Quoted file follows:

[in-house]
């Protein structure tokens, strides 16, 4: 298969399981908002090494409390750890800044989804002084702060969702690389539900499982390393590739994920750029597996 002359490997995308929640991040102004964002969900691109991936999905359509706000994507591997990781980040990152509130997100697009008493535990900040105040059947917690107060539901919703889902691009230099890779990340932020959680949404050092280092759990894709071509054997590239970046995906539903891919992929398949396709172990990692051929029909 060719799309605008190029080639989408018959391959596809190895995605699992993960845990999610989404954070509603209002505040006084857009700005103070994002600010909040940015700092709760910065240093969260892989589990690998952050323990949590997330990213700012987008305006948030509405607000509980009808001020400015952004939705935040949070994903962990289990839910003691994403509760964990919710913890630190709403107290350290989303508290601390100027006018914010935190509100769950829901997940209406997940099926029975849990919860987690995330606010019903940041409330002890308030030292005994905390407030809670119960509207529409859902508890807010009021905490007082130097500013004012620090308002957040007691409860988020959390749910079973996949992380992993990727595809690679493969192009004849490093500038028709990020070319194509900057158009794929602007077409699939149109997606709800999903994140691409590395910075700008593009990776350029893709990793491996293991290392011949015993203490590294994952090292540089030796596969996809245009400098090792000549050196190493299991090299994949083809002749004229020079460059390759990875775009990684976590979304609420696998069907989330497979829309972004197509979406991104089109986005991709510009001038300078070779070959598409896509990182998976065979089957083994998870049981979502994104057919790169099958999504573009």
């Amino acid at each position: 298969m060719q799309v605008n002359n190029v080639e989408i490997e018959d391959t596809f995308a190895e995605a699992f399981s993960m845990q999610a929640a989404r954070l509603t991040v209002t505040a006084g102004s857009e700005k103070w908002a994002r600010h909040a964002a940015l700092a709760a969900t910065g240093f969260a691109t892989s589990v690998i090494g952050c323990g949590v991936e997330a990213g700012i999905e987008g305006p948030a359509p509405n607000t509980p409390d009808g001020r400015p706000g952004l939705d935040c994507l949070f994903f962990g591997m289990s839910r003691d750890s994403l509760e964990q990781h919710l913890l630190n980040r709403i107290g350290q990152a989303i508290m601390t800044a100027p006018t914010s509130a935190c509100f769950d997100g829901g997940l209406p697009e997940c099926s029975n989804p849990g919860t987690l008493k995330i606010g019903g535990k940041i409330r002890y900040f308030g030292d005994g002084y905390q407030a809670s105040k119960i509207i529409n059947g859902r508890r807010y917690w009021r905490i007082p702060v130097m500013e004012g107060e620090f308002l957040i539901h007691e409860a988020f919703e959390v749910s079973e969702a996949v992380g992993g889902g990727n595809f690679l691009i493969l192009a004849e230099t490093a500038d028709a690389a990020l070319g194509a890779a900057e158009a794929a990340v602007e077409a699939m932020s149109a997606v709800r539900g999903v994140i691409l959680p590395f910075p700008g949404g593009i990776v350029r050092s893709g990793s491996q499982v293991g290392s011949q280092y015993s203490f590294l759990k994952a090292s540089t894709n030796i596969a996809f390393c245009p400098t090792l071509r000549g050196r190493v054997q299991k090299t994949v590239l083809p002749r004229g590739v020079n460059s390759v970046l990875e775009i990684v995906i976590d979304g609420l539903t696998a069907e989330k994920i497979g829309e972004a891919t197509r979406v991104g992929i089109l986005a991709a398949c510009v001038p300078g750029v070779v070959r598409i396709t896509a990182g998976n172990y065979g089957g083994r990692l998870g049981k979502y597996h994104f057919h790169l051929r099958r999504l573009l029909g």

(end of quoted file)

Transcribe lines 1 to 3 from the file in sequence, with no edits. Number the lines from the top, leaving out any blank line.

[in-house]
């Protein structure tokens, strides 16, 4: 298969399981908002090494409390750890800044989804002084702060969702690389539900499982390393590739994920750029597996 002359490997995308929640991040102004964002969900691109991936999905359509706000994507591997990781980040990152509130997100697009008493535990900040105040059947917690107060539901919703889902691009230099890779990340932020959680949404050092280092759990894709071509054997590239970046995906539903891919992929398949396709172990990692051929029909 060719799309605008190029080639989408018959391959596809190895995605699992993960845990999610989404954070509603209002505040006084857009700005103070994002600010909040940015700092709760910065240093969260892989589990690998952050323990949590997330990213700012987008305006948030509405607000509980009808001020400015952004939705935040949070994903962990289990839910003691994403509760964990919710913890630190709403107290350290989303508290601390100027006018914010935190509100769950829901997940209406997940099926029975849990919860987690995330606010019903940041409330002890308030030292005994905390407030809670119960509207529409859902508890807010009021905490007082130097500013004012620090308002957040007691409860988020959390749910079973996949992380992993990727595809690679493969192009004849490093500038028709990020070319194509900057158009794929602007077409699939149109997606709800999903994140691409590395910075700008593009990776350029893709990793491996293991290392011949015993203490590294994952090292540089030796596969996809245009400098090792000549050196190493299991090299994949083809002749004229020079460059390759990875775009990684976590979304609420696998069907989330497979829309972004197509979406991104089109986005991709510009001038300078070779070959598409896509990182998976065979089957083994998870049981979502994104057919790169099958999504573009």
């Amino acid at each position: 298969m060719q799309v605008n002359n190029v080639e989408i490997e018959d391959t596809f995308a190895e995605a699992f399981s993960m845990q999610a929640a989404r954070l509603t991040v209002t505040a006084g102004s857009e700005k103070w908002a994002r600010h909040a964002a940015l700092a709760a969900t910065g240093f969260a691109t892989s589990v690998i090494g952050c323990g949590v991936e997330a990213g700012i999905e987008g305006p948030a359509p509405n607000t509980p409390d009808g001020r400015p706000g952004l939705d935040c994507l949070f994903f962990g591997m289990s839910r003691d750890s994403l509760e964990q990781h919710l913890l630190n980040r709403i107290g350290q990152a989303i508290m601390t800044a100027p006018t914010s509130a935190c509100f769950d997100g829901g997940l209406p697009e997940c099926s029975n989804p849990g919860t987690l008493k995330i606010g019903g535990k940041i409330r002890y900040f308030g030292d005994g002084y905390q407030a809670s105040k119960i509207i529409n059947g859902r508890r807010y917690w009021r905490i007082p702060v130097m500013e004012g107060e620090f308002l957040i539901h007691e409860a988020f919703e959390v749910s079973e969702a996949v992380g992993g889902g990727n595809f690679l691009i493969l192009a004849e230099t490093a500038d028709a690389a990020l070319g194509a890779a900057e158009a794929a990340v602007e077409a699939m932020s149109a997606v709800r539900g999903v994140i691409l959680p590395f910075p700008g949404g593009i990776v350029r050092s893709g990793s491996q499982v293991g290392s011949q280092y015993s203490f590294l759990k994952a090292s540089t894709n030796i596969a996809f390393c245009p400098t090792l071509r000549g050196r190493v054997q299991k090299t994949v590239l083809p002749r004229g590739v020079n460059s390759v970046l990875e775009i990684v995906i976590d979304g609420l539903t696998a069907e989330k994920i497979g829309e972004a891919t197509r979406v991104g992929i089109l986005a991709a398949c510009v001038p300078g750029v070779v070959r598409i396709t896509a990182g998976n172990y065979g089957g083994r990692l998870g049981k979502y597996h994104f057919h790169l051929r099958r999504l573009l029909g």